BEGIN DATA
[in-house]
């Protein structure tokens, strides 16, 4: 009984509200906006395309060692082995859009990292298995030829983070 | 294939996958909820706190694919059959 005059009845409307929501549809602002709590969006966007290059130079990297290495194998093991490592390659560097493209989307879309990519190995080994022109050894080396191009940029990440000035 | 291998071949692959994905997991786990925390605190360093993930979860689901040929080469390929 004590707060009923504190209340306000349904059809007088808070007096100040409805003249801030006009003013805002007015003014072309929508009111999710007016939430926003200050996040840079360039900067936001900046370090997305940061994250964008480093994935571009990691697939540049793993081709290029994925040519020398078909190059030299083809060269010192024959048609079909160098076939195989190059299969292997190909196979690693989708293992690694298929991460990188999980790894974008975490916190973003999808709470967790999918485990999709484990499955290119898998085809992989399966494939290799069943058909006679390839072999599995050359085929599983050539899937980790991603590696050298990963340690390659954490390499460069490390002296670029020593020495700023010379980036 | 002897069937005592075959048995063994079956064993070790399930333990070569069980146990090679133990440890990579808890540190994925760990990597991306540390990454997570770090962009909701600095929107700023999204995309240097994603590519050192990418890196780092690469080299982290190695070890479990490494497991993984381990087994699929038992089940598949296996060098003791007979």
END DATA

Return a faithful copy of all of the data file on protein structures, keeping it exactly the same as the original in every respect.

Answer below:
[in-house]
């Protein structure tokens, strides 16, 4: 009984509200906006395309060692082995859009990292298995030829983070 | 294939996958909820706190694919059959 005059009845409307929501549809602002709590969006966007290059130079990297290495194998093991490592390659560097493209989307879309990519190995080994022109050894080396191009940029990440000035 | 291998071949692959994905997991786990925390605190360093993930979860689901040929080469390929 004590707060009923504190209340306000349904059809007088808070007096100040409805003249801030006009003013805002007015003014072309929508009111999710007016939430926003200050996040840079360039900067936001900046370090997305940061994250964008480093994935571009990691697939540049793993081709290029994925040519020398078909190059030299083809060269010192024959048609079909160098076939195989190059299969292997190909196979690693989708293992690694298929991460990188999980790894974008975490916190973003999808709470967790999918485990999709484990499955290119898998085809992989399966494939290799069943058909006679390839072999599995050359085929599983050539899937980790991603590696050298990963340690390659954490390499460069490390002296670029020593020495700023010379980036 | 002897069937005592075959048995063994079956064993070790399930333990070569069980146990090679133990440890990579808890540190994925760990990597991306540390990454997570770090962009909701600095929107700023999204995309240097994603590519050192990418890196780092690469080299982290190695070890479990490494497991993984381990087994699929038992089940598949296996060098003791007979």